7) The "Be a writer" trick.

Okay, here's a trick you can use, but you have to use it sparingly. It's like trying to get in shape but doing a handful of pushups instead of your whole exercise routine. If you do this every day for two months, your triceps might be swol, but the rest of you is going to function about the same. Similarly if you try to "be a writer" instead of actually writing more days than you don't, eventually you're just going to be really good at thinking about writing and not at actually doing it.

But every once in a while...you don't actually have to put ink to paper. You can think about a character or how you would convert a scene into language (consider the specific words you would employ). You can think deeply about your story and ponder. You can BE a writer.

This is not the kind of thinking you do in the movie theater between the trailers. This is deep and profound introspection, and while it isn't as good as a writing session, sometimes that'll do, Donkey. That'll do.

9) Hang the advice, be brutally honest, but always do what works

Imagine if you showed up at the track and everyone who could run as fast and long as you wanted to be able to run gave you the same advice about how to warm up and how to train and that you wanted to do some resistance training. But then there was this group of out-of-shape people who got winded walking half a mile at even a brisk pace, but who had no end of things to say about the THEORY of running versus strolling that went against those runners who were already doing what you wanted to be doing, and happened to be exactly the advice that kept them from ever really working up a sweat (or improving).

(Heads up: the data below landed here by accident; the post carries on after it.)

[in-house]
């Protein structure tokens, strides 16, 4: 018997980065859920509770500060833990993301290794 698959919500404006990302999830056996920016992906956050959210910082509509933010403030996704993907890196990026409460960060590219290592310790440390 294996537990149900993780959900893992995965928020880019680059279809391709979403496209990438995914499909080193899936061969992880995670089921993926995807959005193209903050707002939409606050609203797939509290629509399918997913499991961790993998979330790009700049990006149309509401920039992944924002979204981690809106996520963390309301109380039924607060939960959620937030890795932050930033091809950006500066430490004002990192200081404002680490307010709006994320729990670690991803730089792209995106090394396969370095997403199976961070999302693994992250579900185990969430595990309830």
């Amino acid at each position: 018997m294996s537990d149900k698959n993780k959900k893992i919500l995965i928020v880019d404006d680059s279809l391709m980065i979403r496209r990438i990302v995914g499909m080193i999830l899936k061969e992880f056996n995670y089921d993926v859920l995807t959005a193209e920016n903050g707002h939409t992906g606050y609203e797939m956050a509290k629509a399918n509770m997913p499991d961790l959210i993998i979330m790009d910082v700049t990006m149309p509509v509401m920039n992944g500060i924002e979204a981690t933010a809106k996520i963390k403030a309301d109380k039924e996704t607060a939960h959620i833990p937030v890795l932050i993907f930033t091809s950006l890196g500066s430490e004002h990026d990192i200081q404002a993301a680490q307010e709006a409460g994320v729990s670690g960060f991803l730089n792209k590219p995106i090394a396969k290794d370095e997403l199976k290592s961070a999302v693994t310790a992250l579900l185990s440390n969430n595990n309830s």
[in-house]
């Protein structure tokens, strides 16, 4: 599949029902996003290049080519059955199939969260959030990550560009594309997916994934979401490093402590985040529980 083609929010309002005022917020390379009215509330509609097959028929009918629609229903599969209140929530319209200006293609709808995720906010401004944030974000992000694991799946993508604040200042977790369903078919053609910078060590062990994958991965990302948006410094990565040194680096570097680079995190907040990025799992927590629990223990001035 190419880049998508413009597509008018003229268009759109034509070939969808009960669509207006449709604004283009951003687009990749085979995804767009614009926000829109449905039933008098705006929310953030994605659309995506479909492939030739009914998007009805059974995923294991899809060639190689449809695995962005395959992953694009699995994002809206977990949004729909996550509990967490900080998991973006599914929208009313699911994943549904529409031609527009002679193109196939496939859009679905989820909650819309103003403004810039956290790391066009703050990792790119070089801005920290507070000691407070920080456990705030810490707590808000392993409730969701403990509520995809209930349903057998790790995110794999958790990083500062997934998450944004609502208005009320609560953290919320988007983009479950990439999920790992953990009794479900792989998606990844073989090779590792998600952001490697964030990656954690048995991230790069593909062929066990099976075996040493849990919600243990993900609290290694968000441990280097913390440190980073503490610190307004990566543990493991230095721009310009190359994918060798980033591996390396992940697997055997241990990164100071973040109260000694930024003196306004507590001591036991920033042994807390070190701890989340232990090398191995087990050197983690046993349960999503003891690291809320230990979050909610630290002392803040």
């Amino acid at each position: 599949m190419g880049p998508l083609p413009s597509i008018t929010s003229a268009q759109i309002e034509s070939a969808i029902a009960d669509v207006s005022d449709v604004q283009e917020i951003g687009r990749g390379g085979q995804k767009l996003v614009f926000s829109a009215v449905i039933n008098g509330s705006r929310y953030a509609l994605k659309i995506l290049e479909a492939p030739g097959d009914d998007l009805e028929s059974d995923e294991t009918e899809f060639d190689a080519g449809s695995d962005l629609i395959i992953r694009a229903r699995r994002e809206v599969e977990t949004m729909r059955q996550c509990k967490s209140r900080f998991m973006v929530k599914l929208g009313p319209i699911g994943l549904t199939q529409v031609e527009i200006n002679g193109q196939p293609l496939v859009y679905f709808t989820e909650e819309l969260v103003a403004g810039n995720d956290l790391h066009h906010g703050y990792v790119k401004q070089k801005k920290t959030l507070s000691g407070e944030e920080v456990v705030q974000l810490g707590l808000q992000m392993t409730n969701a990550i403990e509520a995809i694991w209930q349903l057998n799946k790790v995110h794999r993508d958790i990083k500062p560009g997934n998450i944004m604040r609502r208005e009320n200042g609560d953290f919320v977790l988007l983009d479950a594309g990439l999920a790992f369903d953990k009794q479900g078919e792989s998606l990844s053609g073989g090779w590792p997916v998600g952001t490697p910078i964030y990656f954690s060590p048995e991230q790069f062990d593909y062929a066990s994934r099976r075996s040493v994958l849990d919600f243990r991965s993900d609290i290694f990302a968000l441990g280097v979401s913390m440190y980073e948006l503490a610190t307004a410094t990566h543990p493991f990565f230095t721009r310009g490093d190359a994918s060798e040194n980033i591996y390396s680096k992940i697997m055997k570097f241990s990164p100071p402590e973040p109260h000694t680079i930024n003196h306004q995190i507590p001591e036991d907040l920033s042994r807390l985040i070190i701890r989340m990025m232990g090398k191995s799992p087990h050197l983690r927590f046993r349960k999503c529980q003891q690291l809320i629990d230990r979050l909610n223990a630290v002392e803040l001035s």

Are you following my fantastically-difficult-to-decode metaphor so far?

You should always do whatever works, even if that has you ignoring the can't-fucking-fail advice like Write Every Day™.  But you should also be brutally honest with yourself about whether advice doesn't work or you don't WANT it to work.

You're a human. One of your design features is to be able to talk yourself into pretty much anything if you want it badly enough. You WILL lie to yourself to rationalize playing more Wolfenstein II: The New Colossus instead of sitting down to work. And if you aren't ready to deal with your lying little liar self, you'll be totally fooled.

People who don't want to write every day come up with a shitton of reasons that "Write Every Day" is not good or practical advice, but when you check back in on them ten years later, most are still still on that same novel (maybe even the same chapter) and telling you that the published authors don't know what they're talking about.

But, seriously, you do you.

If you work better doing 16-hour weekends, sally forth and tally ho.

If you work better writing every other day, kick ass and take names.

If you work better in sporadic fits and starts, rock out with your....well whatever you have, out.

The only real rule here is can you get away with it?

Though for the sake of that writing career, which perhaps you are frustrated isn't further along, you might try checking to see if those ideas (of how much better you work) are accurate. Because most people who say "I work better when I blah blah blah blah" have not ever really tried anything different. What they are telling you isn't what makes them most productive. What they are telling you is what makes them most comfortable.